Apply shrink wrap or terminal caps boots to cover as much of the exposed conductor as possible to prevent shorts.


It is a good idea to install a 12 volt outlet right next to your batteries, for instances, where you connect them to the inverter, so that you can power a 12 volt tool or light directly without power conversion back and forth. A 12V outlet can be used without powering an inverter.

If you have power tools, it is useful to have a car charger for the tool batteries to recharge your tools without running the inverter, which can use as much power as it deposits into the batteries.

Energy Storage

The only practical way to store electric energy is in chemical form in batteries. There is loss of energy while it is being deposited into batteries and converted into chemical energy and then also while the battery sits in storage (self-discharge). The following is applicable to 12 Volt lead acid batteries.

The output from a battery will be DC current. Batteries are built from units of 2 Volts each. For example, six of these units make a 12 Volt battery. Physically larger batteries are more susceptible to damage from rough handling (drops, vibration) because they use larger plates. Some batteries are of a sealed type of manufacturing and require no maintenance, but be aware however that the pressure regulators on sealed batteries will vent above 5 psi typically, resulting in permanent loss of electrolytes that is impossible to replenish due to their sealed nature. These batteries needs to be charged very carefully with temperature corrected charging regime, especially at high ambient temperature. Other batteries are of open type and will evaporate water while being charged, requiring a periodic refill with distilled water (manual or automatic). The open type also emit hydrogen gas, which may accumulate in the battery compartment and explode with a spark; therefore, adequate ventilation is needed. Because hydrogen is lighter than air, ventilate at the top not bottom of the compartment. They can also spill acid more easily. There is no consent amongst specialists which type is best for deep cycle energy backup systems. While sealed batteries require less attention if “ruined” by overcharging at high temps, they can’t be corrected as easily as open types.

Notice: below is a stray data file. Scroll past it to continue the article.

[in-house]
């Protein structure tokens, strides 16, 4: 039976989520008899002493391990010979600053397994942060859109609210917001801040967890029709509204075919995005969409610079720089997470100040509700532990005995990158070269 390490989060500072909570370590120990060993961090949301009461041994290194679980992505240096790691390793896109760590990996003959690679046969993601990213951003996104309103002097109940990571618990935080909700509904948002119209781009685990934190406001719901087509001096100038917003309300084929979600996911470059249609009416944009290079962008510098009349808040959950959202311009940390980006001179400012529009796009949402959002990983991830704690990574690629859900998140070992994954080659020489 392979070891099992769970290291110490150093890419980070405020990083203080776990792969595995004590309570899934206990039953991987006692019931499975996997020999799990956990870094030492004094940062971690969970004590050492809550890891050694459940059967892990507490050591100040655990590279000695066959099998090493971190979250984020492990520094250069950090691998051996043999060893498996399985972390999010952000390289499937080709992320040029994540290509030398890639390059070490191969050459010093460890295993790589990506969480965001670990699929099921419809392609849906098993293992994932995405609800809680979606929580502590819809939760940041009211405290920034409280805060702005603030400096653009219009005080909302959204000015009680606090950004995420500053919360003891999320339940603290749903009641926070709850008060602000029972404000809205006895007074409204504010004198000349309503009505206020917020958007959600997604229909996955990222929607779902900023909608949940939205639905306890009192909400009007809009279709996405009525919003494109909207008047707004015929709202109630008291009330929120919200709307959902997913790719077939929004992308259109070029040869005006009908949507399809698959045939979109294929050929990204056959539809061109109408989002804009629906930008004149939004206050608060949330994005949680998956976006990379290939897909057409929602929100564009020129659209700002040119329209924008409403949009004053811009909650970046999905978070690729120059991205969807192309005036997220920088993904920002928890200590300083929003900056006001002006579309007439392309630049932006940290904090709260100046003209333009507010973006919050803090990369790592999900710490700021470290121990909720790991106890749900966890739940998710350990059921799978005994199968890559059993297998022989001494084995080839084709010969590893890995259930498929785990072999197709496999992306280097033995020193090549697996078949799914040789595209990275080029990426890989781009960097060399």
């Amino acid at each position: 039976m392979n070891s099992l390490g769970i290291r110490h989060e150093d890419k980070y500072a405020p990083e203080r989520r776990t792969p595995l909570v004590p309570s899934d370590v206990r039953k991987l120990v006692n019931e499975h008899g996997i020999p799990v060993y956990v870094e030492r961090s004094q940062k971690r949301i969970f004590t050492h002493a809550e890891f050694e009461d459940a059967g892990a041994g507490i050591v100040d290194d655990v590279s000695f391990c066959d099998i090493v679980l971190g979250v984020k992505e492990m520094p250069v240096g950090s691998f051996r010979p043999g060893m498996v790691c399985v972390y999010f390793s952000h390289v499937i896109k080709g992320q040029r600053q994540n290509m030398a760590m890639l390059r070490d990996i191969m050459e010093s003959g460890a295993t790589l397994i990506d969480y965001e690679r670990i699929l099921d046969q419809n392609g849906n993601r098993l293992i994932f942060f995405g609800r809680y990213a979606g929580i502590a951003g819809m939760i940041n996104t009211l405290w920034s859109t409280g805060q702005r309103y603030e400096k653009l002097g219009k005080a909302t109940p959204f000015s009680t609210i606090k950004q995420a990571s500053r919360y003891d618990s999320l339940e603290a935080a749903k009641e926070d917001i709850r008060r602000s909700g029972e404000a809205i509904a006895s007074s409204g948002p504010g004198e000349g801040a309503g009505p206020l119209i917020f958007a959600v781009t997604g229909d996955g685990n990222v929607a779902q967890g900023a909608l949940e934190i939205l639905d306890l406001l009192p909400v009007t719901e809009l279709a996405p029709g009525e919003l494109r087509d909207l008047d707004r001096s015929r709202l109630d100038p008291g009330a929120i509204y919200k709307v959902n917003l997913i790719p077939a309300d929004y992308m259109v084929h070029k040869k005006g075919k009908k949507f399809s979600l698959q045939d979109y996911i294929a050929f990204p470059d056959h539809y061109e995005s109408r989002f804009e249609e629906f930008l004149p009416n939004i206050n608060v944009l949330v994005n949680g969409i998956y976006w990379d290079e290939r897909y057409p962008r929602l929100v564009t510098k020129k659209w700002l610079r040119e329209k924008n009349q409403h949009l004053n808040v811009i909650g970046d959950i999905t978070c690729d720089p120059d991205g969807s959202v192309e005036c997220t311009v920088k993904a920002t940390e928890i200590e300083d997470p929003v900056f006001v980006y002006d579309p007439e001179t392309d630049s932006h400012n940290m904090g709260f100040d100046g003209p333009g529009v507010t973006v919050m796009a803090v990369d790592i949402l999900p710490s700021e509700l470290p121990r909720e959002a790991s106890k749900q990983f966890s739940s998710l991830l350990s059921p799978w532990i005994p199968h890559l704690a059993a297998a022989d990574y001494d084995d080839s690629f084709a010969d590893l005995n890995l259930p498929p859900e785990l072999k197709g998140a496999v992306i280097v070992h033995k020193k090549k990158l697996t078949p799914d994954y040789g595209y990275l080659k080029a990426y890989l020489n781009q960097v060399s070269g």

Due to low voltages, when supplying power to pumps, microwave ovens, welding equipment, and other large loads, the current flowing through the cables from batteries to the inverter is very high, easily in the hundreds of amperes. This requires cables with very little resistance– beefy expensive ones. (There is good information on cables online.) Generally speaking, anything below 1.0AWG will be inadequate to power a 2kW or larger inverter. I suggest using welding cables or similar, because they are pure copper, not alloys, with less resistance, and are built of hundreds of thin wires, that makes them very flexible, relatively speaking of course, and easy to work with. Also their outer shell is multi-layer and much more durable. Thick cables require capable crimping tool. If by any chance your connectors will be exposed to salt water, only use a tinned copper connector, as copper “rusts” in salt water quickly and tin protects the connectors and wire. Alternatively, you can cover the surface of your connections with dielectric silicone grease, but that will make re-arranging your batteries a little messier. You can buy premade connecting cables, but I suggest developing the skill and acquiring the equipment to do this yourself.

Bookmark the permalink.


Leave a Reply

Your email address will not be published.
Anonymous comments are allowed, but will be moderated.
Note: Please read our discussion guidlelines before commenting.